Candidacy row proving costly for UMLGhanashyam Bhusal quits party and Bhim Rawal weighs his move. Vice-chair Shakya rejects candidacy offer.
Candidate-selection for the November polls has stirred up a storm in the CPN-UML as many prominent leaders are now riled and leaders at the centre as well as local levels have either quit the party or resigned from their posts to protest against the party leadership’s decision.
Some key leaders including office bearers have decided not to contest the upcoming polls even though their names had been agreed upon.
Party Standing Committee member Ghanashyam Bhusal, who is widely regarded as the UML’s key ideologue, announced on Saturday that he was quitting the party.
Bhusal—a leader with a huge youth following—wrote on Facebook that he had decided to quit after concluding that he couldn’t be “sincere to the [communist] movement and myself under the current leadership”.
“Now the party has been held hostage by comrade KP Sharma Oli’s arrogance and arbitrary rules. It is known to all that despite facing disrespect and discrimination within the party, I struggled hard with the hope and belief that we could one day regain the UML’s lost glory,” Bhusal said in his post on Saturday afternoon.
He has claimed that the party was being misled under Oli’s chairmanship.
Bhusal is now planning to contest the election as an independent candidate from Rupandehi-1.
The general elections are expected to witness a fierce competition between the two electoral alliances—one led by the Nepali Congress, the other by UML.
The UML has already sealed an electoral deal with Janata Samajbadi Party Nepal. Rastriya Prajatantra Party has also partnered with the UML in some constituencies for the upcoming polls.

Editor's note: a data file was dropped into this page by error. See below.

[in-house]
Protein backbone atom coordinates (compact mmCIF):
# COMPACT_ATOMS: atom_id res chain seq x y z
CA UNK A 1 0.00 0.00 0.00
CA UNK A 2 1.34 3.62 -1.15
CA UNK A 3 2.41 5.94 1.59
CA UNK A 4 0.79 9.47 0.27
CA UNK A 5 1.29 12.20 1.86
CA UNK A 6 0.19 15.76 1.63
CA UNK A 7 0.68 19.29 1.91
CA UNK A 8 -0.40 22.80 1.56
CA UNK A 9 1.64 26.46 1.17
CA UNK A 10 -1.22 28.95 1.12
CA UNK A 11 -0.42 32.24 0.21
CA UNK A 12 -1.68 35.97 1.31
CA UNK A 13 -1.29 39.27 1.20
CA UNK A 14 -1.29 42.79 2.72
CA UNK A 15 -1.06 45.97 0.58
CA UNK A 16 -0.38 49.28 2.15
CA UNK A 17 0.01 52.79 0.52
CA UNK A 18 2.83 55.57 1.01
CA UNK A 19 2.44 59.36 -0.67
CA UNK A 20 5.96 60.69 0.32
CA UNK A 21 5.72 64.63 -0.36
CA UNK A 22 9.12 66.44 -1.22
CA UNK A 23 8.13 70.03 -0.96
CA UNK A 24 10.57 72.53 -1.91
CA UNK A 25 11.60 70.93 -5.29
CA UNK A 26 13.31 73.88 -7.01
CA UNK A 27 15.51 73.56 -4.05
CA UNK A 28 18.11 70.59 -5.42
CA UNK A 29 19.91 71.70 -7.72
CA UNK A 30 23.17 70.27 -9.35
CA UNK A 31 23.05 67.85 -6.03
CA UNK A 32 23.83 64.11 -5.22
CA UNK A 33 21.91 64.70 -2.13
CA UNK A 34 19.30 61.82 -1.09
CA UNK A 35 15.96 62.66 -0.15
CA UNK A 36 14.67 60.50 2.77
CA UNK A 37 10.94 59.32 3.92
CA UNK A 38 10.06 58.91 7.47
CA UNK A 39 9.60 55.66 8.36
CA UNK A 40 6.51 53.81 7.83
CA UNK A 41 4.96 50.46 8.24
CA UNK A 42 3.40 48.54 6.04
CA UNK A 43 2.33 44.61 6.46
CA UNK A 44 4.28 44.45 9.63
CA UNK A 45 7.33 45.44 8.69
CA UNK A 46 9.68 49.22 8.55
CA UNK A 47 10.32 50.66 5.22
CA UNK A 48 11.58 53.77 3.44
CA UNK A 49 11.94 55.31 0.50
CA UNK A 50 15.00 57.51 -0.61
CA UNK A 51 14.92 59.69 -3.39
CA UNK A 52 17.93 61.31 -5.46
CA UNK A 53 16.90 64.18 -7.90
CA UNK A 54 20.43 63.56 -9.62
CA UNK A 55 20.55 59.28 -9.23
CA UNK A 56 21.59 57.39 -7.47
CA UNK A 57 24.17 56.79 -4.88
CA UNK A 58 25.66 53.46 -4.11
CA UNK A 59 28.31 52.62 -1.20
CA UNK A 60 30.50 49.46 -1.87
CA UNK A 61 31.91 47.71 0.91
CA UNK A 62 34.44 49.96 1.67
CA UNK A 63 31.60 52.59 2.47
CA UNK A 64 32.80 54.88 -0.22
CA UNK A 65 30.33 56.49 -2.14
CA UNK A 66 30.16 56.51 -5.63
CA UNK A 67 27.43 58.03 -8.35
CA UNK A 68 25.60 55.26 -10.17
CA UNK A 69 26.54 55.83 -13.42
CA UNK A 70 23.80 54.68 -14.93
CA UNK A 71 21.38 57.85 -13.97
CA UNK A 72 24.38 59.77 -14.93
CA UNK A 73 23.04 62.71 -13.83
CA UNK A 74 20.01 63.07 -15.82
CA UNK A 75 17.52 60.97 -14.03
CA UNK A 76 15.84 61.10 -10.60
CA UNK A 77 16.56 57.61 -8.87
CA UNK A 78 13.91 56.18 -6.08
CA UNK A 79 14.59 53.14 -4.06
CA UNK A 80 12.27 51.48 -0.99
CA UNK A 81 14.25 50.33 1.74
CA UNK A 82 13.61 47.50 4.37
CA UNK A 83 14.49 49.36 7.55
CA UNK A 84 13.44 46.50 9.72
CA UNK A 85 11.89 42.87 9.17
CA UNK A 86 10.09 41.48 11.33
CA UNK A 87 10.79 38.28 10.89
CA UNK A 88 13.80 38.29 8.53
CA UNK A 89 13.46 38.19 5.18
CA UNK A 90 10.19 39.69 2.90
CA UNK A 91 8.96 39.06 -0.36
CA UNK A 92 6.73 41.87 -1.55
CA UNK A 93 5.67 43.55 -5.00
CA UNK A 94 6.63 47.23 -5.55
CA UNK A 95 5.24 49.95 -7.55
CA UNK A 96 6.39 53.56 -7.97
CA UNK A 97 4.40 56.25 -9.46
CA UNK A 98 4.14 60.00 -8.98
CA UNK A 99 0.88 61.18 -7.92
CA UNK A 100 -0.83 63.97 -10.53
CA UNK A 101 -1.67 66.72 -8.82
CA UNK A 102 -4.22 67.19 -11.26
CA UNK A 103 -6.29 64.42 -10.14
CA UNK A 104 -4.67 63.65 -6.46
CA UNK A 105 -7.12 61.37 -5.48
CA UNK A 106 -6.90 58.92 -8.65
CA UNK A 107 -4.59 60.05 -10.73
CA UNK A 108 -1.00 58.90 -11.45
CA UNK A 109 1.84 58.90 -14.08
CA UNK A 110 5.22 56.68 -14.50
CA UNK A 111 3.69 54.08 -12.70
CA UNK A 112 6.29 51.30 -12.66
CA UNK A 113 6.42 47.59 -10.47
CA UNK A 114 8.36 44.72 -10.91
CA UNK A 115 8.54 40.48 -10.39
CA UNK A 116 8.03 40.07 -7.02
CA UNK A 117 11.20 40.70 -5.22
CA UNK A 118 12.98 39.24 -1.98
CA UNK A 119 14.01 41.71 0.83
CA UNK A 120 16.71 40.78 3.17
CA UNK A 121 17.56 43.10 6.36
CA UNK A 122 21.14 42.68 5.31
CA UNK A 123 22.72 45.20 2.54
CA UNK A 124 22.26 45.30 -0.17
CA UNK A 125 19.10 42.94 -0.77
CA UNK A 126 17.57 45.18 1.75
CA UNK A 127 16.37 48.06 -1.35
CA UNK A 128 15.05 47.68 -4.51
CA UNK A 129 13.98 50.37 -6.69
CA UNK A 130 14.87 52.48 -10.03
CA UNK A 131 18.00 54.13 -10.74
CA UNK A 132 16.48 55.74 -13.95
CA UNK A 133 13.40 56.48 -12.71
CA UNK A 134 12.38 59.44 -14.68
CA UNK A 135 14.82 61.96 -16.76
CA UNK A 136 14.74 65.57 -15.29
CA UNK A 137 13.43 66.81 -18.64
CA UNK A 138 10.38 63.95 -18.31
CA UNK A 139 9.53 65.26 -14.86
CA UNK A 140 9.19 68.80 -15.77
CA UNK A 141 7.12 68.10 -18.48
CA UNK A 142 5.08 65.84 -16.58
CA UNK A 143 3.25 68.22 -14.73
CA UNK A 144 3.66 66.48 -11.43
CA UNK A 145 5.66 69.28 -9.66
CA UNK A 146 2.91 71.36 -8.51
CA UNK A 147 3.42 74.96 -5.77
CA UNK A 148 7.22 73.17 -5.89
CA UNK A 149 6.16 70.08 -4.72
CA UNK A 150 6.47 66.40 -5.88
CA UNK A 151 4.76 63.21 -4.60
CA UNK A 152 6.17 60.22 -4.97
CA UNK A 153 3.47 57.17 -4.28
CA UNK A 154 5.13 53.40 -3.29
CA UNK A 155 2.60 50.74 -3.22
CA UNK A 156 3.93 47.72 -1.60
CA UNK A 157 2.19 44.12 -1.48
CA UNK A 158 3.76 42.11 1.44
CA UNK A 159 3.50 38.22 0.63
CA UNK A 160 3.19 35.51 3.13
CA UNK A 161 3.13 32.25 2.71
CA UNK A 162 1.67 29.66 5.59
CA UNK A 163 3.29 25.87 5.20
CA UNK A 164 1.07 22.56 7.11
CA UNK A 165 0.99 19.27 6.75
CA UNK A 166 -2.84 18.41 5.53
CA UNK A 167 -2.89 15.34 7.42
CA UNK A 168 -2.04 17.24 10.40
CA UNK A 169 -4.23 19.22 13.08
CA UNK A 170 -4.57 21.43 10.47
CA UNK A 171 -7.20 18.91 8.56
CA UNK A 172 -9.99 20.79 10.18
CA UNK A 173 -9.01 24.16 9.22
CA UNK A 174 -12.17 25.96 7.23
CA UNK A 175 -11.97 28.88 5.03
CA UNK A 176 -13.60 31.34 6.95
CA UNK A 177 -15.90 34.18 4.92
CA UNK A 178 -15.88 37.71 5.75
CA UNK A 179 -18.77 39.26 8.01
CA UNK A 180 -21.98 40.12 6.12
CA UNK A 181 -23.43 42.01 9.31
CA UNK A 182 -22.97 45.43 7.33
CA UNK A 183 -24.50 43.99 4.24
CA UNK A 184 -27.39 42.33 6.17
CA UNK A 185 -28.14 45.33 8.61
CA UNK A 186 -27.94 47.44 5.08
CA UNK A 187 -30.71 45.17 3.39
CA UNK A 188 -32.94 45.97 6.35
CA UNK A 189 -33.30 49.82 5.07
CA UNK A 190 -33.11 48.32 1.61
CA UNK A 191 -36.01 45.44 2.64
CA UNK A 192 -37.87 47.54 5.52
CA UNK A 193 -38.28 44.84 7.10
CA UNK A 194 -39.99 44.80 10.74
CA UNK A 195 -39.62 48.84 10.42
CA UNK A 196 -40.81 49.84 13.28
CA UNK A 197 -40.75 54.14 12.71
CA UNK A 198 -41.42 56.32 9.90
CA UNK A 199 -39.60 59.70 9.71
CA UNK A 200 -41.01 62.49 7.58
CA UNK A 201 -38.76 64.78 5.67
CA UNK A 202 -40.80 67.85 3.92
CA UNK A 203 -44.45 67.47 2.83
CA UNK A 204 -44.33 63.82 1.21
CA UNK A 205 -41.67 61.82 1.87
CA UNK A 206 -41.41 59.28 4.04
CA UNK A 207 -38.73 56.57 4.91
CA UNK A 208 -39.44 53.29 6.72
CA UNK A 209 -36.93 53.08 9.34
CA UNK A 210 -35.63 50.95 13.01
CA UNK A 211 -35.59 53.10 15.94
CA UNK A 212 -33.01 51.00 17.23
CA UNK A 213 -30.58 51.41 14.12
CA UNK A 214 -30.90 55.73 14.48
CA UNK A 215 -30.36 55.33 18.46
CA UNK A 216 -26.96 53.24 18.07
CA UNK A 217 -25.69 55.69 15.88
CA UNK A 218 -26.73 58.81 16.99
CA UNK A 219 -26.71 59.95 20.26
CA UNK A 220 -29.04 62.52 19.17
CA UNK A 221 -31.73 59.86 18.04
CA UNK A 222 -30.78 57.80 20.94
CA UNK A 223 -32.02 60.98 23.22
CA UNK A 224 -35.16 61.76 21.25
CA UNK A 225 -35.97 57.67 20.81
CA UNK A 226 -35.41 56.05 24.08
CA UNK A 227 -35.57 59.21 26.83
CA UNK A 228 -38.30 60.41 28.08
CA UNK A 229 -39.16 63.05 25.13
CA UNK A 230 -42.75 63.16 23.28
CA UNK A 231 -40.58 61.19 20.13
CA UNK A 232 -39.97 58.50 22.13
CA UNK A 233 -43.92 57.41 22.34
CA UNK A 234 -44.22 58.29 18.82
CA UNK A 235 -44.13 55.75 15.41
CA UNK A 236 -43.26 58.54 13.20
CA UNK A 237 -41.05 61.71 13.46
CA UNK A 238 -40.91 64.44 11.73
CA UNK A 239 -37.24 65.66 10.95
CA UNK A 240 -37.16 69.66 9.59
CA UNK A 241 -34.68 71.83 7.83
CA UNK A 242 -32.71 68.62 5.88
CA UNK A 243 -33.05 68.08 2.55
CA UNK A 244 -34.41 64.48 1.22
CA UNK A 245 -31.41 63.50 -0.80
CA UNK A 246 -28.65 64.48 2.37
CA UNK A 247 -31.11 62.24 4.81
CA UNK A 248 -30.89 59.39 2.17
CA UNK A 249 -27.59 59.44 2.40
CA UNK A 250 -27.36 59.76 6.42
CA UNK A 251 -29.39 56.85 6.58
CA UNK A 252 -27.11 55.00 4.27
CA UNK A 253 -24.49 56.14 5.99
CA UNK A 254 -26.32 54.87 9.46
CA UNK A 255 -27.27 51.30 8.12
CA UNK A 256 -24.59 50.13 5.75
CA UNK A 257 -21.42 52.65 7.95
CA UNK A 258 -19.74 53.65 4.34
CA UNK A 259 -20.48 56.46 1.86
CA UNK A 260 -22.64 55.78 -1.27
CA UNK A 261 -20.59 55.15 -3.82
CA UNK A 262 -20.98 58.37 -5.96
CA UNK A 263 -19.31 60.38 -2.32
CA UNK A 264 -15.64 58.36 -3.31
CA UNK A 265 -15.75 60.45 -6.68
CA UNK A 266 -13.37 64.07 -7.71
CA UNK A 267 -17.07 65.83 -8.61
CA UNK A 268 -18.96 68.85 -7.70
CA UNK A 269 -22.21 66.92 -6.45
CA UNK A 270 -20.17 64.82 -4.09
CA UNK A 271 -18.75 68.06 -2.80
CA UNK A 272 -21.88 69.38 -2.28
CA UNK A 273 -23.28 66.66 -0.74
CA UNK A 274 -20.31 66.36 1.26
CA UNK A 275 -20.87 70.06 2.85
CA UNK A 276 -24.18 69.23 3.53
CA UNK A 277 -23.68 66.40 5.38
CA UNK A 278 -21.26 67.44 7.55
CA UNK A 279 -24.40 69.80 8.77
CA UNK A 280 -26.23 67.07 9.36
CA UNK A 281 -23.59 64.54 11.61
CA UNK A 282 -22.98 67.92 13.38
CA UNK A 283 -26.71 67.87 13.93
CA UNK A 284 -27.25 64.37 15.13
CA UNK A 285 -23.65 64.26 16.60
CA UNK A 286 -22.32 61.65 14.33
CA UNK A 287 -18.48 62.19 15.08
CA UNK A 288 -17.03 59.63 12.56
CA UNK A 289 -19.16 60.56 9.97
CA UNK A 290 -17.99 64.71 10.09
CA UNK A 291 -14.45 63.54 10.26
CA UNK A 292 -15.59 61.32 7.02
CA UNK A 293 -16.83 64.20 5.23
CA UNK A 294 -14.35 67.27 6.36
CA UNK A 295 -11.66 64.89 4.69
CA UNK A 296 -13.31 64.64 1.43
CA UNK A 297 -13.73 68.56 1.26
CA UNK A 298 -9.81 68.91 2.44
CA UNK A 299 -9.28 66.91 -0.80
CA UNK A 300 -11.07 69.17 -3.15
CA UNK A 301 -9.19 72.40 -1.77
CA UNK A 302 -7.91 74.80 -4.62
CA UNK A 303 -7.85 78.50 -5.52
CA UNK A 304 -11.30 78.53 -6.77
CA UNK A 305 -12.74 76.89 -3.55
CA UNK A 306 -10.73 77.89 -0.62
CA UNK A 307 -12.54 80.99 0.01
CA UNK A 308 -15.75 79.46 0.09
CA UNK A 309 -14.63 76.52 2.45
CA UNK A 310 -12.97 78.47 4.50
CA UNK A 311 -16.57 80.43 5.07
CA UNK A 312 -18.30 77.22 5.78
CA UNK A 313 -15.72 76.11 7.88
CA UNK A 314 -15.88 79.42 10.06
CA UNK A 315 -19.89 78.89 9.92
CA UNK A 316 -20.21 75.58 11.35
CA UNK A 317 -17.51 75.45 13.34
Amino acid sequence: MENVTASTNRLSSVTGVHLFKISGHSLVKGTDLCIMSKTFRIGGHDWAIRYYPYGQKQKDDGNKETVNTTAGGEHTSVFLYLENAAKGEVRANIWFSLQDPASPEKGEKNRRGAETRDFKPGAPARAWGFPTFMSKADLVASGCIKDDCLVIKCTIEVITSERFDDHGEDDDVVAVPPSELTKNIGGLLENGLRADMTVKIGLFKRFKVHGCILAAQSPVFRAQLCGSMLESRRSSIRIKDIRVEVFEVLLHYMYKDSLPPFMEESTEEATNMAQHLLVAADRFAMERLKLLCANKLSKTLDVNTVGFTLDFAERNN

On the other hand, the alliance led by Nepali Congress has the Maoist Centre, the Unified Socialist and Rastriya Janamorcha as partners. Loktantrik Samajbadi Party has also become a part of the alliance after it secured a deal with the Congress.
Even though Oli had recommended vice-chair Asta Laxmi Shakya for Kathmandu-8, she decided not to contest the elections this time. Oli repeatedly requested Shakya to be the party’s candidate from the constituency but Shakya declined.
Shakya won the 2017 provincial elections from a Kathmandu constituency. Later she became the chief minister of Bagmati Province after changes in the first provincial government.
Another key leader of the party, Bhim Rawal, is also riled after the UML decided to field Jhapat Bohora—who recently joined the party by quitting the Maoist Centre—in his place. Rawal was unanimously recommended by the party committee of Achham-1. He is said to be mulling his next step.
After Rawal was denied candidacy, UML Regional Coordination Committee chief Prakash Shah resigned from his post. Shah wrote to inform the party chair about his decision.
The secretary of the UML Morang District Committee also resigned citing discontent over the selection of candidates, which, he said, was done by violating the party’s policies, principles, and practices.
Observers say these developments hint at the dangers the party could face in the coming days. According to them, the UML is taking regressive steps, sidelining its own leaders for others.
“It indicates that the UML is devoid of internal democracy. All powers are centralised on a single leader who decides other candidates’ fates,” said Rajendra Maharjan, a political analyst. According to him, Oli’s steps threaten internal democracy in the party as well as the country’s overall democracy.
Hari Roka, another political analyst, said sidelining prominent leaders with decades of contributions to the party is a regressive and counter-revolutionary step.
“Oli has now proven that his continuing as UML chairman could invite more trouble into the party,” Roka said.
The resignation of key leaders and the dissatisfaction expressed by prominent leaders will spell a serious setback for the party, harming its electoral prospects too, observers say.
“The unnatural and regressive alliance with the Rastriya Prajatantra Party will not augur well for the party in the long run,” Maharjan said. “The practice of sidelining leaders who have dedicated their lives to the party and giving tickets to lesser leaders is a dangerously monopolistic practice.”
Bishal Bhattarai, the UML chief whip, said Bhusal was denied the party ticket as he did not raise people’s voices in Parliament. Bhattarai, however, said Rawal should have got the ticket as he had done a lot for his constituency.
Bhattarai said the process of joining and leaving a political party is natural. “Bhusal should not have quit the party soon after being denied a ticket,” he said. “Was he in the party just to be an election candidate? His decision is ill-timed.”